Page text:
In mineralogy, diamond (from the ancient Greek αδάμας – adámas "unbreakable") is an allotrope of carbon, where the carbon atoms are arranged in a variation of the face-centered cubic crystal structure called a diamond lattice. Diamond is less stable than graphite, but the conversion rate from diamond to graphite is negligible at ambient conditions. Diamond is renowned as a material with superlative physical qualities, most of which originate from the strong covalent bonding between its atoms. In particular, diamond has the highest hardness and thermal conductivity of any bulk material. Those properties determine the major industrial application of diamond in cutting and polishing tools and the scientific applications in diamond knives and diamond anvil cells.
Diamond has remarkable optical characteristics. Because of its extremely rigid lattice, it can be contaminated by very few types of impurities, such as boron and nitrogen. Combined with wide transparency, this results in the clear, colorless appearance of most natural diamonds. Small amounts of defects or impurities (about one per million of lattice atoms) color diamond blue (boron), yellow (nitrogen), brown (lattice defects), green (radiation exposure), purple, pink, orange or red. Diamond also has relatively high optical dispersion (ability to disperse light of different colors), which results in its characteristic luster. Excellent optical and mechanical properties, combined with efficient marketing, make diamond the most popular gemstone.
Most natural diamonds are formed at high temperature and pressure at depths of 140 to 190 kilometers (87 to 120 mi) in the Earth's mantle. Carbon-containing minerals provide the carbon source, and the growth occurs over periods from 1 billion to 3.3 billion years (25% to 75% of the age of the Earth). Diamonds are brought close to the Earth′s surface through deep volcanic eruptions by a magma, which cools into igneous rocks known as kimberlites and lamproites. Diamonds can also be produced synthetically in a high-pressure high-temperature process which approximately simulates the conditions in the Earth mantle. An alternative, and completely different growth technique is chemical vapor deposition (CVD). Several non-diamond materials, which include cubic zirconia and silicon carbide and are often called diamond simulants, resemble diamond in appearance and many properties. Special gemological techniques have been developed to distinguish natural and synthetic diamonds and diamond simulants.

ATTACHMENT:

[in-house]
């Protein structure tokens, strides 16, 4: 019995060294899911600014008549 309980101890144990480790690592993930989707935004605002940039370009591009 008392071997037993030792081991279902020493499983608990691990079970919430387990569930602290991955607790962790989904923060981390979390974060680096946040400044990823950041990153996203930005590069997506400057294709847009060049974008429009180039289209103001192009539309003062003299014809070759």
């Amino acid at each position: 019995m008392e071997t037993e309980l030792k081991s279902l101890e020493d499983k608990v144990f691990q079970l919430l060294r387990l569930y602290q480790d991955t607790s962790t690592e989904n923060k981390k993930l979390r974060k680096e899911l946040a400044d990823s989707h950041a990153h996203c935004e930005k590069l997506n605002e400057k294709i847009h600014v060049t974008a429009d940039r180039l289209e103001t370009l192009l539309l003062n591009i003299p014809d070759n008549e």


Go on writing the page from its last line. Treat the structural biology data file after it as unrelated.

Other articles related to "diamond":
... George Washington Carver born in Diamond, MO in 1864 ... American scientist, botanist, educator, and inventor ...
11 September- The Marlborough diamond is stolen in London. 12 September - Marlborough diamond thieves Joseph Scalise and Arthur Rachel are arrested in Chicago after getting off a British Airways flight in the city ... However, the stolen diamond has not been found ...
... The Diamond Lake neighborhood is in the Nokomis community in Minneapolis ... It is bounded by Diamond Lake Road and 55th Street on the north, Cedar Avenue on the east, 62nd Street on the south and Interstate 35W on the west ... The Diamond Lake neighborhood, together with Hale and Page, forms the HPDL Coordinates 44°53′42″N 93°15′39″W / 44.8951°N 93.2608°W / 44.8951 -93.2608 ...
... On December 18, 1931, Diamond's enemies finally caught up with him, shooting him after he had passed out at a hideout at 67 Dove Street in Albany, New York after a night ... O'Connell, who ran the local political machine, ordered Diamond's execution, which was carried out by the Albany Police ... Legs Diamond...called up one day and said he wanted to go into the 'insurance' business here ...
... Jack "Legs" Diamond (born Jack Moran July 10, 1897 – December 18, 1931), also known as Gentleman Jack, was an Irish-American gangster in Philadelphia and New York ... A bootlegger and close associate of gambler Arnold Rothstein, Diamond survived a number of attempts on his life between 1916 and 1931, causing him to be known as the "clay pigeon of the underworld" ... In 1930, Diamond's nemesis Dutch Schultz remarked to his own gang, "Ain't there nobody that can shoot this guy so he don't bounce back?" ...
Famous quotes containing the word diamond:
“I met Jack Kennedy in November, 1946.... We went out on a double date and it turned out to be a fair evening for me. I seduced a girl who would have been bored by a diamond as big as the Ritz.”
—Norman Mailer (b. 1923)
“A poet who makes use of a worse word instead of a better, because the former fits the rhyme or the measure, though it weakens the sense, is like a jeweller, who cuts a diamond into a brilliant, and diminishes the weight to make it shine more.”
—Horace Walpole (17171797)
“pulling off the fat diamond engagement ring,
pulling off the elopement wedding ring,
and holding them, clicking them
in thumb and forefinger,
the indent of twenty-five years,
like a tiny rip leaving its mark....”
—Anne Sexton (19281974)